Two cannabis-based medicines approved for NHS
Does this go far enough? Charities have welcomed the move, although campaigners who have been fighting for access to the drugs said the new guidelines were a “massive missed opportunity”.
“Children in our country are dying and suffering beyond imagination.”
Charlotte Caldwell made a powerful statement outside a hospital in London, last year, after her 12-year-old son, Billy, was discharged. As the media watched, she called on the Government to legalise medicinal cannabis.
The row began when cannabis oil used to treat Billy’s epilepsy was seized from his mother at Heathrow airport. Eventually, as his seizures worsened, he was admitted to hospital and the Home Office allowed his doctors to use it — but only in the short term.
Yesterday, there was a big announcement. Two cannabis-based medicines, used to treat epilepsy and multiple sclerosis, were approved for use by the NHS in England.
Doctors will be able to prescribe Epidyolex for children with two types of severe epilepsy (Lennox Gastaut syndrome and Dravet syndrome), which can cause multiple seizures a day.
Clinical trials have shown that the oral solution, which contains cannabidiol (CBD), could reduce the number of seizures by up to 40% in some children.
Scientists believe cannabis is one of humanity’s oldest crops: George Washington grew hemp at his plantation; Queen Victoria used it to treat period pains. It was simply a fact of life: a natural painkiller and a useful material to make clothes and paper.
Then, during World War One, British soldiers were banned from using several drugs, including cannabis. This law eventually covered the whole population, except for medical use. In 1971, this was banned too.
Two years ago, a powerful group of MPs recommended that patients should be allowed to use it again in Britain. After reviewing evidence, they said cannabis can help treat conditions like chronic pain, nausea and anxiety.
This is due to the illegal chemical THC, which is responsible for the mind-altering effects that helped it surge to popularity in the 1950s. Cannabis also contains CBD, the ingredient in the cannabis oil being used to treat Billy’s epilepsy.
However, THC has been linked to an increased risk of schizophrenia, and it can harm young people’s brain development. For this reason, it has remained illegal in the UK. Possession can lead to warnings or fines, and selling the drug could land you in prison.
Several countries and a handful of states in the US have already legalised medical use of cannabis containing THC.
Should the UK now go further and follow suit?
Plenty of legal drugs have dangerous side effects, say cannabis campaigners. No one is trying to ban those, but people in pain are being stigmatised for turning to one of the oldest natural remedies in the world. “My life has been ruined by the law,” says Jon Liebling. He first used cannabis at university, and says it immediately helped his anxiety — but he has since been arrested three times. This is grossly unfair, he says.
It does not matter, argue others. People can get very passionate about cannabis because it has such a powerful cultural history. But it is banned for a reason: it is dangerous and addictive. There are other legal drugs which can treat pain and anxiety; legalising cannabis will only encourage more people, often without medical problems, to fall under its spell.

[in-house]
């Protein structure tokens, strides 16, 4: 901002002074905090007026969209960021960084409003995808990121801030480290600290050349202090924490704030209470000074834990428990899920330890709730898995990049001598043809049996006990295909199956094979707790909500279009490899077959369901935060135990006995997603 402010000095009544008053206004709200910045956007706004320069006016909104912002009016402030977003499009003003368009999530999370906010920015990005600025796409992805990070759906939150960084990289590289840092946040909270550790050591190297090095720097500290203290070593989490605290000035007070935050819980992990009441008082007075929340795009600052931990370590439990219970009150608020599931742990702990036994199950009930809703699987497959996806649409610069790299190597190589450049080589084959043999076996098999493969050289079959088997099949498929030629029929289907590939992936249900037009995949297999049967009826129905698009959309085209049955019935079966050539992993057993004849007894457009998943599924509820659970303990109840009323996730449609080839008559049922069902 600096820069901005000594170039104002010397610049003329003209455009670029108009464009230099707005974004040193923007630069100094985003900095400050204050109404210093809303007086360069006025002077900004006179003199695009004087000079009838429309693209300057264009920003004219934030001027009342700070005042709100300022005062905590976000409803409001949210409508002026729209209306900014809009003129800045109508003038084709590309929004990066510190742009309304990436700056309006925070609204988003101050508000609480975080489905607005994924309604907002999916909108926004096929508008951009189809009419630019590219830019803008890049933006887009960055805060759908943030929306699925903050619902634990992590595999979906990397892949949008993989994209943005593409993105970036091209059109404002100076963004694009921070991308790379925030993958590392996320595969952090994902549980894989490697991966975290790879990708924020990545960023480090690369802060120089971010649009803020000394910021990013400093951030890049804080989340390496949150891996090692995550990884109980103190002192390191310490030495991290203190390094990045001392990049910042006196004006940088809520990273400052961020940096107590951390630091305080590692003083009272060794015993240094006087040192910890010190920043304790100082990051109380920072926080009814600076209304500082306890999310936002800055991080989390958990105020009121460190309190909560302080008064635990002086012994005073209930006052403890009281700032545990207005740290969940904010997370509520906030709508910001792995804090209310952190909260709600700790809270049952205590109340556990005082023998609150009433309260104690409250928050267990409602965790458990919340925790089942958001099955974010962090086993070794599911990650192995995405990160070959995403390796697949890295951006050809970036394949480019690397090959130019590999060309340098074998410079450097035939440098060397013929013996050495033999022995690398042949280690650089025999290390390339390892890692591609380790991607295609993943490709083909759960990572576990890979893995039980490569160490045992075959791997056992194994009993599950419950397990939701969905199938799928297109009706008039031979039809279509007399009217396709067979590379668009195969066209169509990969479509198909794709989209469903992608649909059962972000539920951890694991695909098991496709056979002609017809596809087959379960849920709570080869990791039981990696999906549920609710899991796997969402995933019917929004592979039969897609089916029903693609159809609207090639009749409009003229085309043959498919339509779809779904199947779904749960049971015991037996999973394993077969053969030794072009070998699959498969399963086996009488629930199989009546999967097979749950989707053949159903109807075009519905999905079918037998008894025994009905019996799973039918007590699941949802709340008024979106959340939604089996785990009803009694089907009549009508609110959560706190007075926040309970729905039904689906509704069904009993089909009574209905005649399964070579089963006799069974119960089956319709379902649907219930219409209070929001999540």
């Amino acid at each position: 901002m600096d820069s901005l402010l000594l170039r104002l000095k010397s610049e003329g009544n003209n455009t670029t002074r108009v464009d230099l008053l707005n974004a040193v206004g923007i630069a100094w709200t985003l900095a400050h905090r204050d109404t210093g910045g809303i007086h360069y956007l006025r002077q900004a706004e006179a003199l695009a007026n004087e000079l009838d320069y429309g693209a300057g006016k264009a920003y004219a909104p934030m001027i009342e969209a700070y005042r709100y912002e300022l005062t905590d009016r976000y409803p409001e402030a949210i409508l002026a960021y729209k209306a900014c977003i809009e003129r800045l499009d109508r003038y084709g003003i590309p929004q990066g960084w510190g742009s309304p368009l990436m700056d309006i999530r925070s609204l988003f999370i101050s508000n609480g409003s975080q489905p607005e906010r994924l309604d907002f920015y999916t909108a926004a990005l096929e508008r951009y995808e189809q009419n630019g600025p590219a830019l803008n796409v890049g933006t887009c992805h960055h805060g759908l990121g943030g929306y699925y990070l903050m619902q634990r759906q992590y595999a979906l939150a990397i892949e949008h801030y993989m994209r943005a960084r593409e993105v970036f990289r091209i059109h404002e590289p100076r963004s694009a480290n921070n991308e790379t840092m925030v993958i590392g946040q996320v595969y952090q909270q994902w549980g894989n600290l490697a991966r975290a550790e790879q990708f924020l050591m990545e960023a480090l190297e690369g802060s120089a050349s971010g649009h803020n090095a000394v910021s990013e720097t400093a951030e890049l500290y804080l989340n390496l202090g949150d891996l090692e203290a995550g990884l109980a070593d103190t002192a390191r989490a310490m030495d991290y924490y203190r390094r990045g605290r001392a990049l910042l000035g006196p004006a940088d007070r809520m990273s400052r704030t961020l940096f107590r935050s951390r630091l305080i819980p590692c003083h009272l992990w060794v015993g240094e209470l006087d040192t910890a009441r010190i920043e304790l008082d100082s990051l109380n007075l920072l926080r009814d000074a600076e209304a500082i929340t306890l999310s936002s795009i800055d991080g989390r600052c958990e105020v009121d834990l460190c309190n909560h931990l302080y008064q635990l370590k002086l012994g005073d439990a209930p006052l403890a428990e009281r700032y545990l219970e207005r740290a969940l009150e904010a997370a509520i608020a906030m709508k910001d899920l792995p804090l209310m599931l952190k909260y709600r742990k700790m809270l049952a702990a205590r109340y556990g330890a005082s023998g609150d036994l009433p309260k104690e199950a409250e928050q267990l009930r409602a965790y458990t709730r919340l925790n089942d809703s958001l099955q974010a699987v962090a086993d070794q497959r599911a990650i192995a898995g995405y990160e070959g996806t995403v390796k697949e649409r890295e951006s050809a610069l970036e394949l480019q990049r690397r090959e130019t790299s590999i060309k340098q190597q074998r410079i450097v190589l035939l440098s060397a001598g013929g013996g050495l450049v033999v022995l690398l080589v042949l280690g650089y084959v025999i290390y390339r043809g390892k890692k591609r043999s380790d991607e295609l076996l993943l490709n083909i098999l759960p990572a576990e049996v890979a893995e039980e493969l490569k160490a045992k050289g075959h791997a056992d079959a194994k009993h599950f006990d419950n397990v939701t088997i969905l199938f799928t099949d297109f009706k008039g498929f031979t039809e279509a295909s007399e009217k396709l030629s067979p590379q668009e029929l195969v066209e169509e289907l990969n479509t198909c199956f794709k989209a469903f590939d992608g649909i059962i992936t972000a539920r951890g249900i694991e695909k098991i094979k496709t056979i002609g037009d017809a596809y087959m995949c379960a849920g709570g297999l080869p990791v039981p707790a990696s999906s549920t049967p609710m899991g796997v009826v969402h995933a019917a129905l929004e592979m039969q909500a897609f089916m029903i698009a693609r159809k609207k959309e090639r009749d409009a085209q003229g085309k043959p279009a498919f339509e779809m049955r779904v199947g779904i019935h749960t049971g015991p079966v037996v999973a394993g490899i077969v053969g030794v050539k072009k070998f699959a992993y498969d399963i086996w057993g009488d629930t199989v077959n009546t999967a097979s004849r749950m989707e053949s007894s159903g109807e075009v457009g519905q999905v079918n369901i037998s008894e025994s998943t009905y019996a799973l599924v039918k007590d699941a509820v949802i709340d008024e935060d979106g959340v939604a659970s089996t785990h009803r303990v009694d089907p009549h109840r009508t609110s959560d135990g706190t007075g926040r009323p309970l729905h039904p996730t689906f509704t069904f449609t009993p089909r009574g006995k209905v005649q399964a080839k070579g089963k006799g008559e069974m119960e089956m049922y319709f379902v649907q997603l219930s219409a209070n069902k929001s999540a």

- Should medical marijuana be made legal?
- Does the history of cannabis help or hurt its case?
- As a class, list as many myths and rumours about cannabis as you can think of. Then go through them one by one, separating fact from fiction.
- Create a leaflet for someone with anxiety which advises them on the risks and benefits of using medical marijuana.
Some People Say...
“Herb is the healing of a nation, alcohol is the destruction.”Bob Marley (1945-1981), Jamaican singer-songwriter
What do you think?
Q & A
- What do we know?
- Epidyolex does not contain the main psychoactive component of cannabis, THC. The other treatment, Sativex, is a mouth spray that contains a mix of THC and CBD. It has been approved for treating muscle stiffness and spasms, known as spasticity, in multiple sclerosis. But doctors will not be allowed to prescribe it to treat pain. It was the first cannabis-based medicine to be licensed in the UK after clinical trials, and has been available on the NHS in Wales since 2014. It costs around £2,000 a year per patient.
- What do we not know?
- Whether the change is “too little, too late”. Many parents of children with epilepsy are paying thousands of pounds a month for medicines containing both THC and CBD, imported from Europe and Canada. They have reported dramatic reductions in the number and severity of seizures in their children, and are furious that NICE has not approved any cannabis-based medicines that contain both components for childhood epilepsy. The campaign group, End Our Pain, said the new guidelines were a “massive missed opportunity”.
- A plant (and a drug) of many names: slang words include weed, pot, grass and dope. The plant’s dried leaves are known as marijuana, while the resin is compressed to make hashish.
- Burned cannabis seeds have been found in Siberian burial mounds dating as far back as 3000 BC.
- A strain of cannabis which is used for industrial purposes, mostly textiles.
- It affects the brain’s cannabinoid receptors, which deal with pleasure, memory, concentration and movement. Exercise can also stimulate these areas, which could account for the so-called “runner’s high”.
- The use of cannabis for fun dates to around this time in the UK. With the rise of hippie culture in the 1960s, its popularity grew even more.
- Several countries
- These include Canada, Israel and at least 11 European countries, plus 29 states in the US.